Cultural Management of the Bearing Peach Orchard (C 879) University of Georgia Extension When the peach tree moves into its bearing years a shift in emphasis from exclusive attention to vegetative development for building a tree structure to maintaining a balance enough vegetative growth to promote adequate fruiting wood and return bloom for the following season’s fruit crop and managing the current season’s fruit crop. 2017-06-12 16:10:22.163 2006-06-02 14:35:40.0 Cultural Management of the Bearing Peach Orchard | Publications | UGA Extension Skip to content

Cultural Management of the Bearing Peach Orchard (C 879)

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Kathryn C. Taylor, Former Stone Fruit Horticulturist

When the stone fruit tree moves into its bearing years, it requires a shift in emphasis from exclusive attention to vegetative development for building a tree structure. The new emphasis requires balance between maintaining enough vegetative growth to promote adequate fruiting wood and return bloom for the following season’s fruit crop and managing the current season’s fruit crop. Too much tree vigor during summer months will cause shading of developing fruitwood, limiting its size and the number of flower buds it will produce. If enough shading occurs, the fruiting wood will be moved up the axis of the tree, reducing yield and increasing the cost of managing a taller tree.


Proper fertilization management is central to keeping the tree in proper balance for the bearing years. Bearing trees, trees entering their third leaf, should be capable of producing sufficient fruit to justify a production management program. Generally nitrogen, phosphorus, potassium, calcium and magnesium are required annually. Annual testing is easy. Foliar sampling can be done in July. Simply collect the fourth fully expanded leaf from the tip of shoots at eye level around the periphery of the tree’s canopy, collecting about 20 leaves total. Dry these in a paper bag before sending them in for analysis. Your county extension agent can handle foliar tests for a small fee. Peach sufficiency levels are given in Table 1.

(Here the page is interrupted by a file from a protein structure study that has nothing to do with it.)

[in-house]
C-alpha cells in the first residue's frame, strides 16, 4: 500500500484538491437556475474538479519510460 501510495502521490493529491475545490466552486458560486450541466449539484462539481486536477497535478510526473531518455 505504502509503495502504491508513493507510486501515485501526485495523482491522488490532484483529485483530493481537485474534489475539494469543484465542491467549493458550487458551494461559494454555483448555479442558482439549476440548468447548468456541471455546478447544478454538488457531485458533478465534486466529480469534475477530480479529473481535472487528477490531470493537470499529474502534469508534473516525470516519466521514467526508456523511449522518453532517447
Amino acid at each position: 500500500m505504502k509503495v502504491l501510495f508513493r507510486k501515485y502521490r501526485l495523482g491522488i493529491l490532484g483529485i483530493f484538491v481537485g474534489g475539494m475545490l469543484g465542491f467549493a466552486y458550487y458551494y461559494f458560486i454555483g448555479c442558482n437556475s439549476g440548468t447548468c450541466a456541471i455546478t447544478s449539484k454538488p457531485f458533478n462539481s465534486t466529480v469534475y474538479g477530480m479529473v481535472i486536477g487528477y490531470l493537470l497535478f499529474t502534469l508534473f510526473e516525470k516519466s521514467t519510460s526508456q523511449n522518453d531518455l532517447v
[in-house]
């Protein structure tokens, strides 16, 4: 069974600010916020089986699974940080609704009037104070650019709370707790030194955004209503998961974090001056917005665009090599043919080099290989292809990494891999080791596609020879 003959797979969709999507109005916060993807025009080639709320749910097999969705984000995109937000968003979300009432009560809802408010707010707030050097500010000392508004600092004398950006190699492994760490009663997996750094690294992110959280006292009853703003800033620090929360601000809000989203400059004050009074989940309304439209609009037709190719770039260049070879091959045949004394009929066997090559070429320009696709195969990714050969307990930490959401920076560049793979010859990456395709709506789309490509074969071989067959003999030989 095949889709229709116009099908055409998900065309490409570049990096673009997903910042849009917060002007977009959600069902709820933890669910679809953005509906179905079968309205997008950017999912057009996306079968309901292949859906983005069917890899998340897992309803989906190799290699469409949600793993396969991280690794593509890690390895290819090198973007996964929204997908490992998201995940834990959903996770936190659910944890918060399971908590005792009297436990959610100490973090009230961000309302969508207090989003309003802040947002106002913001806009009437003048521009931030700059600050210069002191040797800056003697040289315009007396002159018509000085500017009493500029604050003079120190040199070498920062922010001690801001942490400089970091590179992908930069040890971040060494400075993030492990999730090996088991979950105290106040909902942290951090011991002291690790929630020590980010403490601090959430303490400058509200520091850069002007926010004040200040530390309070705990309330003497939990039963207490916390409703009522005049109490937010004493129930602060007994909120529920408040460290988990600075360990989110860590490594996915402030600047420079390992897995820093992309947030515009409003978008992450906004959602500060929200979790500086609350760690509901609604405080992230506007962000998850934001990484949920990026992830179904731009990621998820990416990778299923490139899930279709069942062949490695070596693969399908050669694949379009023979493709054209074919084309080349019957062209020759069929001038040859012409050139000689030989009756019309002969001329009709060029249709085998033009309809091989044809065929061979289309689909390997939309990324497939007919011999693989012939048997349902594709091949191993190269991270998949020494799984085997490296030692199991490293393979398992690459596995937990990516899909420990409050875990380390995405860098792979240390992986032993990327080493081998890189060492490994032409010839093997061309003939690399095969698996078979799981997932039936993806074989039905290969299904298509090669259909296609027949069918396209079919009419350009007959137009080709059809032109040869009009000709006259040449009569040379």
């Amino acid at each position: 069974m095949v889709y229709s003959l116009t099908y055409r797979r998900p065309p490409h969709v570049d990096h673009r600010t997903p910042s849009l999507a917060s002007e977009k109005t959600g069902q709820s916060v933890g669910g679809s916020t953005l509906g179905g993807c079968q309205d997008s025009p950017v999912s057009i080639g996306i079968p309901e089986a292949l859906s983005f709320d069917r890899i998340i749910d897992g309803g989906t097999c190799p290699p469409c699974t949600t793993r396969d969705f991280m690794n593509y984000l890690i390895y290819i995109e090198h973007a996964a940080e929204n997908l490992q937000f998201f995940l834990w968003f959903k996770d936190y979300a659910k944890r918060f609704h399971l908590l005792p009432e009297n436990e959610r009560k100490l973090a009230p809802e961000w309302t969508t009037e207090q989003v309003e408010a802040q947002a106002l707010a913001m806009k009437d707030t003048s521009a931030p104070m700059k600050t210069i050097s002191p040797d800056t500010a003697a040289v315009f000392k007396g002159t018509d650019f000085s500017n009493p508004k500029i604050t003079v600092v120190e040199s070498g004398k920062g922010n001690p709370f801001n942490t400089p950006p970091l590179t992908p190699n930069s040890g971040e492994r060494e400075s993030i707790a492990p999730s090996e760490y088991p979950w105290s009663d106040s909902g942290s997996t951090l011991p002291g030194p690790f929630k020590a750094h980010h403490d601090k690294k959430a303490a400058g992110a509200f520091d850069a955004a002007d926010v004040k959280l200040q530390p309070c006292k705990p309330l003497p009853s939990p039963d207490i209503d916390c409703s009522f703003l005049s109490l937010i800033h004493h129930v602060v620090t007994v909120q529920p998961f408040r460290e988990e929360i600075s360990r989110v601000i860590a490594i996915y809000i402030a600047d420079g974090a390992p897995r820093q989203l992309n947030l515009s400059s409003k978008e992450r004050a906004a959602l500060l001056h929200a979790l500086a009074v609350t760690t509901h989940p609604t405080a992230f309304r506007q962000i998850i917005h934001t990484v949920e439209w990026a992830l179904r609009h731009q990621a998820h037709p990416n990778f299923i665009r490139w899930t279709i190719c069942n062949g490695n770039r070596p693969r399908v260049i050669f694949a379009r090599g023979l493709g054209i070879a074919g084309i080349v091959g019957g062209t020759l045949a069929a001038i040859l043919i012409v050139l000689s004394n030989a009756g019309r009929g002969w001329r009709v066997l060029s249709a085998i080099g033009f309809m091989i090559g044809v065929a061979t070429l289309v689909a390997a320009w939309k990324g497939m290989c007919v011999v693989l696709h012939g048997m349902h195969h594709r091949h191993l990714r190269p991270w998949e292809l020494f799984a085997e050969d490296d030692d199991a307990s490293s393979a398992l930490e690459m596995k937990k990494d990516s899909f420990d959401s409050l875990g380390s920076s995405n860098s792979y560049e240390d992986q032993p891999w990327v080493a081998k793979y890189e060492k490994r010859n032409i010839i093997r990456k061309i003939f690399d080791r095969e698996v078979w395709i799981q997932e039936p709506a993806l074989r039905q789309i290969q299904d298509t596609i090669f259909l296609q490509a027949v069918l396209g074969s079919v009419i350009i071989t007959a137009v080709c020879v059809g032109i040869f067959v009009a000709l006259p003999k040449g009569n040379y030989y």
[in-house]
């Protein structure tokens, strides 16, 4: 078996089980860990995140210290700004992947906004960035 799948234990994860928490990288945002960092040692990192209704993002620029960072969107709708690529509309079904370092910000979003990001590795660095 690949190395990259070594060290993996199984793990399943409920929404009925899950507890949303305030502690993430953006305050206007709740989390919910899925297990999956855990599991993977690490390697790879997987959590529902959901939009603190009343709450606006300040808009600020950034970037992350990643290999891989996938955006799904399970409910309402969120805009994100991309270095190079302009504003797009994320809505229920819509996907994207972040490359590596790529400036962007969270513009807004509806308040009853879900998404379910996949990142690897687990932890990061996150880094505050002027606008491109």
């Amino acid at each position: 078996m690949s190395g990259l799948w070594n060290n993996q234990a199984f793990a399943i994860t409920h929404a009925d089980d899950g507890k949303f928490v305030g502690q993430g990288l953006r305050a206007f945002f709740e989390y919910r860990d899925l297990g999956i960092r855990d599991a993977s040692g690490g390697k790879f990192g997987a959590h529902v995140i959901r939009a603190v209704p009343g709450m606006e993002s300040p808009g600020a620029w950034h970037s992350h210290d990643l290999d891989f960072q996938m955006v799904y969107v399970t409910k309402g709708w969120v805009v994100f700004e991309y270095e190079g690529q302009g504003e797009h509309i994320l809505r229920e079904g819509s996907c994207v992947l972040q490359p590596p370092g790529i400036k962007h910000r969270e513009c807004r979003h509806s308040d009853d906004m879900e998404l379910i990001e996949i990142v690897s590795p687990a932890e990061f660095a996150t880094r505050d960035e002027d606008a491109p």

Table 1. Sufficiency levels for essential elements.
Element Sufficiency Ranges
N (%) 2.75-3.50
P (%) 0.12-0.50
K (%) 1.50-2.50
Ca (%) 1.25-2.50
Mg (%) 0.20-0.50
Mn (ppm) 20-150
Fe (ppm) 60-400
Al (ppm) <400
B (ppm) 20-100
Cu (ppm) 5-20
Zn (ppm) 15-50


More than any other element, nitrogen controls growth and fruiting in plants. Nitrogen management presents the fruit grower with a dilemma. When the nitrogen level is optimum for fruiting, vegetative growth may be inadequate, and vice versa. Nitrogen interacts strongly with pruning and irrigation. For maximum fruit production, manage trees to produce maximum leaf area early in the season. This involves moderate pruning, establishing high nitrogen levels in the early season, early thinning, maintaining adequate soil moisture, and slowing vegetative growth just prior to harvest by depletion of nitrogen. Generally, we recommend you provide 60 pounds of nitrogen per acre annually for trees spaced 20 feet x 20 feet. This rate may change, however, based on a high or low crop yield and cultivar differences in tree vigor.